April 14, 2009 | Jim Killock

EU Commission moves against UK Government and Phorm

The EU Commission has launched proceedings against the UK concerning Phorm, the intrusive behavioural advertising system. Campaigners, including Open Rights Group, have long argued Phorm is a gross invasion of internet users' privacy because it illegally intercepts confidential material. Now that high-profile website operators are lining up to oppose Phorm, these proceedings seem to be the fatal blow for the system.

Following our call for intervention, the EU has implicitly recognised the system involves unlawful interception because it does not obtain permission from both the user and the website owner. The UK authorities consistently deny this claim, although its unclear precisely which part of Government is responsible for enforcing related legislation. Fortunately, the EU has also expressed concerns with procedure, which should ensure similar technologies receive proper scrutiny in future.

In response to our recent open letter calling for leading websites to opt out of the system and protect both user privacy and their own brand equities, high-profile operators like LiveJournal, Netmums and mySociety are choosing to block phorm. This new condemnation of Phorm adds further pressure to the likes of Facebook, Google, Microsoft to also opt out.

There are big legal questions surrounding BT's use of Phorm, so we welcome the EU taking the government to task. It's a pity our own government haven't had more backbone and stood up for their voter's rights.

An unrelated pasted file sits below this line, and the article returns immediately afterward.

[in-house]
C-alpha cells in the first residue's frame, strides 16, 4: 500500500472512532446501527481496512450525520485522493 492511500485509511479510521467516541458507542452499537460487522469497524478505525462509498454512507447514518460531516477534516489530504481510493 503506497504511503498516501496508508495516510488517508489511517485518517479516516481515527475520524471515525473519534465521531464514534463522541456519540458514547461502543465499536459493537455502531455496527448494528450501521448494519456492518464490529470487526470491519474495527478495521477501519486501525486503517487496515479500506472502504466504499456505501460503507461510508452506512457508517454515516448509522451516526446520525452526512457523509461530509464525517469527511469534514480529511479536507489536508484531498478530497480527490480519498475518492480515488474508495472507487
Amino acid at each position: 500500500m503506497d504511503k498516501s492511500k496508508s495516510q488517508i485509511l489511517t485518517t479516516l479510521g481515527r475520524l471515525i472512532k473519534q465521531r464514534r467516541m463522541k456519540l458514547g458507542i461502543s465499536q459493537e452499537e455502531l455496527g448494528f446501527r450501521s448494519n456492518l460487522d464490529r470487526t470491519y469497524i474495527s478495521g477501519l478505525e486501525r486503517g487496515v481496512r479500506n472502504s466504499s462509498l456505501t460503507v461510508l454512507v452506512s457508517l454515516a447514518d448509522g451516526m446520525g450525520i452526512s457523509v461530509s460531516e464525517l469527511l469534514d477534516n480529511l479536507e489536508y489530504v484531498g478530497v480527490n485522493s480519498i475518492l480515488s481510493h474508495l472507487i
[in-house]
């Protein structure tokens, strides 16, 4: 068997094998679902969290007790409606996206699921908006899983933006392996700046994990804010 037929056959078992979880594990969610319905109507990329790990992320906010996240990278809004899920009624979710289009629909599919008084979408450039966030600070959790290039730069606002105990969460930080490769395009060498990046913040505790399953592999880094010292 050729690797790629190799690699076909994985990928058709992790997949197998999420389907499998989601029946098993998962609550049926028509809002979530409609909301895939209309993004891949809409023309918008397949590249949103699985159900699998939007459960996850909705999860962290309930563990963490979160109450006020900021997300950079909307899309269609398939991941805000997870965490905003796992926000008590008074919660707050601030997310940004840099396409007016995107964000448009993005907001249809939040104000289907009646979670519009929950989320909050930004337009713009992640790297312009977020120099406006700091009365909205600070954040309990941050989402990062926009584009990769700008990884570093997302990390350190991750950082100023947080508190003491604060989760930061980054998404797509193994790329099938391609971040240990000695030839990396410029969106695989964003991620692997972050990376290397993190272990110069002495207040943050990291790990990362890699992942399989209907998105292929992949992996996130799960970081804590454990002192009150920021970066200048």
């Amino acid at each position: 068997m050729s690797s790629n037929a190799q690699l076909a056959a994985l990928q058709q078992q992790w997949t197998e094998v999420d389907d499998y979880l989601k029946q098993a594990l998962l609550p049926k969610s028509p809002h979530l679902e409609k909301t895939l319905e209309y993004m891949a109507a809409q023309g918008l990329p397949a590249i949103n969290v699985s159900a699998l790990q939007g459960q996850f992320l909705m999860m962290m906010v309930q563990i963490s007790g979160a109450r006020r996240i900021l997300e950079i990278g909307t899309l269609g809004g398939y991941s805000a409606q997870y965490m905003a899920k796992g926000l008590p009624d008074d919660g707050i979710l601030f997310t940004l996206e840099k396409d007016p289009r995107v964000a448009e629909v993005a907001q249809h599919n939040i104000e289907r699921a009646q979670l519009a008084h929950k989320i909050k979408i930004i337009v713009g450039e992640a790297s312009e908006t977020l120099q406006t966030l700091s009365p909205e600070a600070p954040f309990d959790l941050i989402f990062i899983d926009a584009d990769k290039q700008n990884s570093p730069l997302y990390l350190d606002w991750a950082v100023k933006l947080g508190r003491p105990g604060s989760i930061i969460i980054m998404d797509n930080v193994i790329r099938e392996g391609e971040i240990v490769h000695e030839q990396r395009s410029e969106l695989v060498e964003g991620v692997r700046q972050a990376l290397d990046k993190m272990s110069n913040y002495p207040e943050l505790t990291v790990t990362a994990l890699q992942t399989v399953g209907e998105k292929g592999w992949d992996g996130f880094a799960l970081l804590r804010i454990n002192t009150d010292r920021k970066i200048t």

BT should respect everyone's privacy and drop their plans to snoop on the internet before they damage their own reputation further. Websites should protect their users and block Phorm now.

Comments (4)

  1. William:
    Apr 14, 2009 at 07:18 PM

    Spot on.

    It's painful to want Brussels to act against our own government, which should be that much closer to us and more responsive to our needs and wishes. But hey...

  2. A Very Worried Messenger:
    Jun 17, 2009 at 12:35 PM

    It seems that HMG have responded to the EU BUT have declined to properly notify any other interested parties!

  3. jaduncan:
    Apr 14, 2009 at 10:06 PM

    Hoorah for the EU. It is indeed embarrassing to have ourselves as the government that needs to be taught respect for liberty, but there we are. And I'm [or was, anyway] a Labour voter.

  4. Dr Paul A Daniels:
    Apr 15, 2009 at 04:51 PM

    Two points:

    1. It would be helpful if it were clearer how we all go about requesting Phorm not to scan our web sites in the same way that Amazon have done. A campaign could then be mounted to get thousands (if not millions) of small private and commercial website owners making similar such requests to Phorm. They'd be swamped with having to respond to each request and would have to put in place and maintain a robust system to exclude those web sites from their scanning software. With enough such sites their agenda would eventually become unworkable.

    2. By using someone's web browsing interests to a small commercial site to generate advertising that could divert that web user to other, supposedly related, sites the small commercial site could lose business to bigger sites that have joined Phorm's scheme. If, for example, a hypothetical Ms Bloggs visits a small, family-run, online soap shop then Phorm will target her with adverts by larger commercial soap companies. However, if she visits the web site of one of those large soap companies she is very unlikely to be targetted with adverts from the small family-run soap company. By allowing Phorm into bed with them the ISPs would be allowing online business to be skewed in favour of the big companies. Clearly, it's in the interests of small commercial organisations to request that their site not be scanned.

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